Experimental filmmaker Su Friedrich’s latest feature takes a sometimes discomfiting but engrossing, good-humored look at her own long history of medical problems. Not as formally adventurous as some of her earlier work, offbeat documentary’s relatively straightforward nature could earn it wider play at general-interest fests in addition to the usual cinematheques and avant-garde showcases.
Still shy of 50, Friedrich has been in and out of operating rooms since 1977 (the year before she began making films), when a 13-pound cyst was removed from her spleen. That was just the first of many seemingly unrelated health woes that have hobbled her professional and personal lives over 25 years.
Both knees, a nipple and several other body parts go under the knife at one point or another, as Friedrich increasingly feels the helpless prisoner of her own faulty anatomy.
Deftly assembled pic captures the frustration, tedium and petty annoyances of a revolving-door relationship with medical practitioners — helmer isn’t afraid to show herself carping at staff in video diary-style office visits — while contrasting these elements with her attempts to find peace elsewhere. Bemused tusslings with t’ai chi, Chinese herbs and other non-Western practices rep one frontier.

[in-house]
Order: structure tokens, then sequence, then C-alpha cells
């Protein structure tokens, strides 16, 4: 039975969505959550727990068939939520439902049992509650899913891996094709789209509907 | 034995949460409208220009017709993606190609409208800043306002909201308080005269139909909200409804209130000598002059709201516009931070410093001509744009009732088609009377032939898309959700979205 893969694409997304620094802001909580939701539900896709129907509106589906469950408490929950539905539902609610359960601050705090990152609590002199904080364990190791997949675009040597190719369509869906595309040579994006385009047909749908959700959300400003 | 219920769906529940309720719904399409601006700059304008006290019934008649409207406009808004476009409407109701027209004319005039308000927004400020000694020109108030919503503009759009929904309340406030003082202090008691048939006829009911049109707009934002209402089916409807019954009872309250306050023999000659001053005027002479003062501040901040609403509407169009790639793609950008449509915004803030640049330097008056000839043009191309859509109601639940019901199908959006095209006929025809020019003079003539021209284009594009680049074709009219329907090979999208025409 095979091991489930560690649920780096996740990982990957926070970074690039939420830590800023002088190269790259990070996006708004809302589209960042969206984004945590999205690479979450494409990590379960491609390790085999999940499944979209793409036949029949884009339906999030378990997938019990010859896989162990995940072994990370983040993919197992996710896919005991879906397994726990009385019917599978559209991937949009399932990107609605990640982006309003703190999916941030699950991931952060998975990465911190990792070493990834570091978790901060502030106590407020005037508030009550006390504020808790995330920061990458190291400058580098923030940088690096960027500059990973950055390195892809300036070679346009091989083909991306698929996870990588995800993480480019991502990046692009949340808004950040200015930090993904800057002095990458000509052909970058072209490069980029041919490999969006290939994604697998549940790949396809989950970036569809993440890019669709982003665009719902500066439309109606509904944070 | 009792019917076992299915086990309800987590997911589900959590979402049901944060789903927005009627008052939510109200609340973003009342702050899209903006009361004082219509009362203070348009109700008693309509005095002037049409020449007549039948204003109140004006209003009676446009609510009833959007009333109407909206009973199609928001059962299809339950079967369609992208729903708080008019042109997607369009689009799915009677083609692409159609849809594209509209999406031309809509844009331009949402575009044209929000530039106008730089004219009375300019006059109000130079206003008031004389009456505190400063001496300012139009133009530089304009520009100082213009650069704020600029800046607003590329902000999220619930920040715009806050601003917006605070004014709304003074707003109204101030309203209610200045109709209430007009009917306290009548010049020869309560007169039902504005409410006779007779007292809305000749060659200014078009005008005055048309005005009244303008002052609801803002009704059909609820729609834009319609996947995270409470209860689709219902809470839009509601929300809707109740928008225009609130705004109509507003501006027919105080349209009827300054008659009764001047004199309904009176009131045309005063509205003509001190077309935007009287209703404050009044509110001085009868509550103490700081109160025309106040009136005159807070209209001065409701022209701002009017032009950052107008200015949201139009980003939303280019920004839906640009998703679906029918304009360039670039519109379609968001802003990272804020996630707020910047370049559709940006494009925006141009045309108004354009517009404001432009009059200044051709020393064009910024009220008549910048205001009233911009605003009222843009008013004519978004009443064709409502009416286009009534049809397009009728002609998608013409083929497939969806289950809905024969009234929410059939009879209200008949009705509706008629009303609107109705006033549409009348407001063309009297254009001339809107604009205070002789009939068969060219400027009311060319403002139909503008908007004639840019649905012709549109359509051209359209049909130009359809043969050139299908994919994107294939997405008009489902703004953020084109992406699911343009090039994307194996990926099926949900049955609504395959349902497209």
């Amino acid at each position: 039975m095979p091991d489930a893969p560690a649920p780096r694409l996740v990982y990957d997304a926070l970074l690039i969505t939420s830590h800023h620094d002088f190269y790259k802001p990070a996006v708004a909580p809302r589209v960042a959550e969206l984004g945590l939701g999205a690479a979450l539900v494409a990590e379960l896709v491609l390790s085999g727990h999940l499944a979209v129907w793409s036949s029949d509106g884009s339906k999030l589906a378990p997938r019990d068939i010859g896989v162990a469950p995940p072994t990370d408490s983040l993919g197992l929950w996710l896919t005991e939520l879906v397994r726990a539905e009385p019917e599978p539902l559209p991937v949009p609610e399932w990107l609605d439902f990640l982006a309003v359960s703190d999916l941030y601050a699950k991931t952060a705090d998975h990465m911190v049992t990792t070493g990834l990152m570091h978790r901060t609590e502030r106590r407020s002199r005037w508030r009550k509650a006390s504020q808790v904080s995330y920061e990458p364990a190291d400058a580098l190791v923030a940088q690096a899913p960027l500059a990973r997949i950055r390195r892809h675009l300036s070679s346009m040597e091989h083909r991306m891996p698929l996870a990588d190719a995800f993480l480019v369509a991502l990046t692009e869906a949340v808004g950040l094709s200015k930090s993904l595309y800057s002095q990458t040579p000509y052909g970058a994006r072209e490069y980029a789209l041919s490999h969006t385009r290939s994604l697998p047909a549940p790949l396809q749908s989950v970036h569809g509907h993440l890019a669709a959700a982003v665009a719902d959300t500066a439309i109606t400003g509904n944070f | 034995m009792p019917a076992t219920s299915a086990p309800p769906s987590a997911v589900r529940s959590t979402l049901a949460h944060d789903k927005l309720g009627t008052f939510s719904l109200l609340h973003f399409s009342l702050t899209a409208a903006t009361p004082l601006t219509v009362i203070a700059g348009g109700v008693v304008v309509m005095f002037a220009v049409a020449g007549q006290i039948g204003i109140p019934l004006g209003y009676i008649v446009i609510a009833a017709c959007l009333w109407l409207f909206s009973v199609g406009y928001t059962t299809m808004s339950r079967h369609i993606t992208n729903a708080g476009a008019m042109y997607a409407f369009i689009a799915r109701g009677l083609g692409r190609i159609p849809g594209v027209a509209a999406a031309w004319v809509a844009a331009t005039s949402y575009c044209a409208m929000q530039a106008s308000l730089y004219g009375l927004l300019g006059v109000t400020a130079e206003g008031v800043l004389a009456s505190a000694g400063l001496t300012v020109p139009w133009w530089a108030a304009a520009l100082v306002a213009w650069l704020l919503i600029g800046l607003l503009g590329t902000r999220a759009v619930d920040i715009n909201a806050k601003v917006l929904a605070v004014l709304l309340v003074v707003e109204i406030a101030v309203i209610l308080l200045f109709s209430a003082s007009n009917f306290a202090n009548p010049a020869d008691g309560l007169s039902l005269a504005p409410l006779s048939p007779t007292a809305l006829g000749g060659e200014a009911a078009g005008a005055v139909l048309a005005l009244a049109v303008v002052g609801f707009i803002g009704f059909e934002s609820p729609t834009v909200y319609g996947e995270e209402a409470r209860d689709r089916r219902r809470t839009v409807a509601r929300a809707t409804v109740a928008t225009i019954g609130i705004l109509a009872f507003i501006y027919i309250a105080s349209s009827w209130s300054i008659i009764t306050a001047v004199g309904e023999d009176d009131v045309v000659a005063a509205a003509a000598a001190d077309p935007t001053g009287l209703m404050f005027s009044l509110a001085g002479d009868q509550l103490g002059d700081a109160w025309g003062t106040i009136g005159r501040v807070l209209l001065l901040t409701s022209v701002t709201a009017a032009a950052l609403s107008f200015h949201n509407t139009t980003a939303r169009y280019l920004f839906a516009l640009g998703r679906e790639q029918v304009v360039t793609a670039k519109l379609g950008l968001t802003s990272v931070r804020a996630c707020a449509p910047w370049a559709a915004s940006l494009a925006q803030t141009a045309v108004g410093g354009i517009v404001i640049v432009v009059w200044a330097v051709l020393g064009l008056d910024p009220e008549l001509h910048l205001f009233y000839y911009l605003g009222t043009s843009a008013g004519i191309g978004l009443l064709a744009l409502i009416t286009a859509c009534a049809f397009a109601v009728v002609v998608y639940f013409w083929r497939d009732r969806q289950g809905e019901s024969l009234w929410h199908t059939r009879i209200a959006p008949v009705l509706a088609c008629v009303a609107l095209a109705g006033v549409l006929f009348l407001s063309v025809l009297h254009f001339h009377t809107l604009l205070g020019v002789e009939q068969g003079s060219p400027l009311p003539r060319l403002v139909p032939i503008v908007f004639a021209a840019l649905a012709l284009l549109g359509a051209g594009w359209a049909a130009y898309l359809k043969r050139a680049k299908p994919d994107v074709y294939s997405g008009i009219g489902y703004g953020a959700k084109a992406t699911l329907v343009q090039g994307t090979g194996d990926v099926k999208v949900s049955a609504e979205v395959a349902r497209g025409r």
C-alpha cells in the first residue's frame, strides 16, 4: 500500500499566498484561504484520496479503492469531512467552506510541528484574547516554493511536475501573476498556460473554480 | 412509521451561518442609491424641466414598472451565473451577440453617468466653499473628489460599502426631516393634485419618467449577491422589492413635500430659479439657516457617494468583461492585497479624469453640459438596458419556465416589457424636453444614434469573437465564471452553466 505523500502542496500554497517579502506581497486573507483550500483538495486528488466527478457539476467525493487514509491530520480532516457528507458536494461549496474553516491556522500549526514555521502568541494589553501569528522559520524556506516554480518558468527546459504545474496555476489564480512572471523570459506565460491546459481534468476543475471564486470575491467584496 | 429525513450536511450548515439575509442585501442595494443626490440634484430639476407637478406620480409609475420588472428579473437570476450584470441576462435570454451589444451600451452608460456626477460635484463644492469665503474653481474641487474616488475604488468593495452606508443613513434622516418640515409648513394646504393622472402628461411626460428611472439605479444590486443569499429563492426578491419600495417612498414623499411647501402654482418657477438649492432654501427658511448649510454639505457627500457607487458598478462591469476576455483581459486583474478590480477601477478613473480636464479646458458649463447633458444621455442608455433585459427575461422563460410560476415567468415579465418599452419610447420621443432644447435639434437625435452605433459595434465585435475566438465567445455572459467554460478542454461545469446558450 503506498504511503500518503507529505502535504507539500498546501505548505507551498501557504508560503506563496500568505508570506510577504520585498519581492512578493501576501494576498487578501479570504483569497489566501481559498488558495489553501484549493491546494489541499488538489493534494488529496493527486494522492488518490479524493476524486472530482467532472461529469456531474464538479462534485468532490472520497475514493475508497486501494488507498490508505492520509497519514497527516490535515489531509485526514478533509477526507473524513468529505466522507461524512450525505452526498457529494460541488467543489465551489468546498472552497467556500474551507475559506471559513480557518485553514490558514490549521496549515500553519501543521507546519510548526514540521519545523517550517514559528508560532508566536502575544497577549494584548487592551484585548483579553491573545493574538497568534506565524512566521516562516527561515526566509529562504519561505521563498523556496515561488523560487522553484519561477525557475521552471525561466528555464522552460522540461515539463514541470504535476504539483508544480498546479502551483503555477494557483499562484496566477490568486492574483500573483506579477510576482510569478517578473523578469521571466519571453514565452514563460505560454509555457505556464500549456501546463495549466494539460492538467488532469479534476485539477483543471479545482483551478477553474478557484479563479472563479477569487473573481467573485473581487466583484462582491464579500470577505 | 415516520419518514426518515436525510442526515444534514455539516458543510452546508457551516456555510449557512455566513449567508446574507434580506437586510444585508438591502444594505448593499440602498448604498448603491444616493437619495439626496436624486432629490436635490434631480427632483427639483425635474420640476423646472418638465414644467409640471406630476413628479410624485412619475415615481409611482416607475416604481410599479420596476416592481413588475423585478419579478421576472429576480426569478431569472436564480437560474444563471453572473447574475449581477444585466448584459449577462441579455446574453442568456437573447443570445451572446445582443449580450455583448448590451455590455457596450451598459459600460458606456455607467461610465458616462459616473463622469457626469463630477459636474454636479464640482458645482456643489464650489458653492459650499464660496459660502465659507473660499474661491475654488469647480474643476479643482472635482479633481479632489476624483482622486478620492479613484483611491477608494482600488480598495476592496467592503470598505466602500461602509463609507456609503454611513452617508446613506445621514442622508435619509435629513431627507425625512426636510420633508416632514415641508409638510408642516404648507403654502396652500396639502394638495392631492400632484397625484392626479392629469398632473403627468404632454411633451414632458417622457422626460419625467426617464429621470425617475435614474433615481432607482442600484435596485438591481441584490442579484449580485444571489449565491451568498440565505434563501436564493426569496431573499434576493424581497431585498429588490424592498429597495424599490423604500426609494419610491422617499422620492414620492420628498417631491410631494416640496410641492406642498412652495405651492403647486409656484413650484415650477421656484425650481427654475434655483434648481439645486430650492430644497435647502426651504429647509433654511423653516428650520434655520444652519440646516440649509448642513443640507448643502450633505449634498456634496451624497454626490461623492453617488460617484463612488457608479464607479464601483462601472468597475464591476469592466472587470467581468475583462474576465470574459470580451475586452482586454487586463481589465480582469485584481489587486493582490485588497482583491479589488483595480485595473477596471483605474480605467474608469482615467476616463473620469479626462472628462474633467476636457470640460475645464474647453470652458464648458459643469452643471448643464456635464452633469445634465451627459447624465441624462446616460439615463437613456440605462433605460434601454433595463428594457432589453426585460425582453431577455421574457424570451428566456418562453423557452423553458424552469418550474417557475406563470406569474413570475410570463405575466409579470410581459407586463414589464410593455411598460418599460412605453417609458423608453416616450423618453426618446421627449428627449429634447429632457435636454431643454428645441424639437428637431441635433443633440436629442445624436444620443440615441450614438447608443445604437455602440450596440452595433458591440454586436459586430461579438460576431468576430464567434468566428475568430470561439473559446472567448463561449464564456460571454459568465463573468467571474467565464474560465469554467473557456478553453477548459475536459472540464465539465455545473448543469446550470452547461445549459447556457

But a more important one, perhaps, is the simple observation of domestic routine: Without risking dullness, “Recovery” nicely limns the satisfaction brought by creativity in the kitchen and garden, with latter’s seasonal changes providing an overall conceptual frame. Final prognosis for Friedrich is upbeat — she feels in full control of her body for the first time in years — but then again, menopause lies just around the corner.
Nearly one-woman package is confidently assembled, with plenty of hands-on authorial flavor.